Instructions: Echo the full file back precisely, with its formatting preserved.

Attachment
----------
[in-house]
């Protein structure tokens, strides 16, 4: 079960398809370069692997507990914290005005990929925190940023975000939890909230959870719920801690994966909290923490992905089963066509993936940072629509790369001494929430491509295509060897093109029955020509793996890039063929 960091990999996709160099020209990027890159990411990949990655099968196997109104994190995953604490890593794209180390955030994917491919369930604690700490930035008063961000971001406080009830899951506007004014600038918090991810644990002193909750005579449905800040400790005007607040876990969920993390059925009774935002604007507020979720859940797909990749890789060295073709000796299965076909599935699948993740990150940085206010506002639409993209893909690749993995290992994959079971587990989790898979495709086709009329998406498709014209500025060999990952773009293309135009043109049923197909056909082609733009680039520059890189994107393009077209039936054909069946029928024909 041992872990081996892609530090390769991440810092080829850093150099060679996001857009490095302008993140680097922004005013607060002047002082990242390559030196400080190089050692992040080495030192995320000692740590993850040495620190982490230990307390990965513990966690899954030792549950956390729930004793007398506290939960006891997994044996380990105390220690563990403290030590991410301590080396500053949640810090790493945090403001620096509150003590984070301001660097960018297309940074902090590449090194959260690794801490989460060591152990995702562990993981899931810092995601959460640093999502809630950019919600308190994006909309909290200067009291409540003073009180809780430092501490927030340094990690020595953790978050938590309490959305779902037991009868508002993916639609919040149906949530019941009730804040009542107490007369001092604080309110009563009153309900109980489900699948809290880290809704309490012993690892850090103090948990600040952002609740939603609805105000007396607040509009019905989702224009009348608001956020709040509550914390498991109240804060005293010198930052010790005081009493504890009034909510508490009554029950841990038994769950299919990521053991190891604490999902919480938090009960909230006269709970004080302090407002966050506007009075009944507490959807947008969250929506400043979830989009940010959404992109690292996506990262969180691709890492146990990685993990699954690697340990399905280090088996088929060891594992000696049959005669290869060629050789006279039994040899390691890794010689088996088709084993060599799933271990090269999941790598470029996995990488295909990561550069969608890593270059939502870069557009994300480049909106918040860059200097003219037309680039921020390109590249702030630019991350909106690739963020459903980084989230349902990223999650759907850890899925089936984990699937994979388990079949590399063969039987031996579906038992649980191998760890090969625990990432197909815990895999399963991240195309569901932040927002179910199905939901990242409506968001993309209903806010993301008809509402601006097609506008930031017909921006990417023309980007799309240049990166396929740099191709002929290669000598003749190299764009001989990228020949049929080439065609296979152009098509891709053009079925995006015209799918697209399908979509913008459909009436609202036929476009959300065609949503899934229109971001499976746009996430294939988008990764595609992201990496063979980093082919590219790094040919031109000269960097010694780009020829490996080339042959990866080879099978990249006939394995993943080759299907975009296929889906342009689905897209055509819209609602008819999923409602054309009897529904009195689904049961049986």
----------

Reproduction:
[in-house]
């Protein structure tokens, strides 16, 4: 079960398809370069692997507990914290005005990929925190940023975000939890909230959870719920801690994966909290923490992905089963066509993936940072629509790369001494929430491509295509060897093109029955020509793996890039063929 960091990999996709160099020209990027890159990411990949990655099968196997109104994190995953604490890593794209180390955030994917491919369930604690700490930035008063961000971001406080009830899951506007004014600038918090991810644990002193909750005579449905800040400790005007607040876990969920993390059925009774935002604007507020979720859940797909990749890789060295073709000796299965076909599935699948993740990150940085206010506002639409993209893909690749993995290992994959079971587990989790898979495709086709009329998406498709014209500025060999990952773009293309135009043109049923197909056909082609733009680039520059890189994107393009077209039936054909069946029928024909 041992872990081996892609530090390769991440810092080829850093150099060679996001857009490095302008993140680097922004005013607060002047002082990242390559030196400080190089050692992040080495030192995320000692740590993850040495620190982490230990307390990965513990966690899954030792549950956390729930004793007398506290939960006891997994044996380990105390220690563990403290030590991410301590080396500053949640810090790493945090403001620096509150003590984070301001660097960018297309940074902090590449090194959260690794801490989460060591152990995702562990993981899931810092995601959460640093999502809630950019919600308190994006909309909290200067009291409540003073009180809780430092501490927030340094990690020595953790978050938590309490959305779902037991009868508002993916639609919040149906949530019941009730804040009542107490007369001092604080309110009563009153309900109980489900699948809290880290809704309490012993690892850090103090948990600040952002609740939603609805105000007396607040509009019905989702224009009348608001956020709040509550914390498991109240804060005293010198930052010790005081009493504890009034909510508490009554029950841990038994769950299919990521053991190891604490999902919480938090009960909230006269709970004080302090407002966050506007009075009944507490959807947008969250929506400043979830989009940010959404992109690292996506990262969180691709890492146990990685993990699954690697340990399905280090088996088929060891594992000696049959005669290869060629050789006279039994040899390691890794010689088996088709084993060599799933271990090269999941790598470029996995990488295909990561550069969608890593270059939502870069557009994300480049909106918040860059200097003219037309680039921020390109590249702030630019991350909106690739963020459903980084989230349902990223999650759907850890899925089936984990699937994979388990079949590399063969039987031996579906038992649980191998760890090969625990990432197909815990895999399963991240195309569901932040927002179910199905939901990242409506968001993309209903806010993301008809509402601006097609506008930031017909921006990417023309980007799309240049990166396929740099191709002929290669000598003749190299764009001989990228020949049929080439065609296979152009098509891709053009079925995006015209799918697209399908979509913008459909009436609202036929476009959300065609949503899934229109971001499976746009996430294939988008990764595609992201990496063979980093082919590219790094040919031109000269960097010694780009020829490996080339042959990866080879099978990249006939394995993943080759299907975009296929889906342009689905897209055509819209609602008819999923409602054309009897529904009195689904049961049986």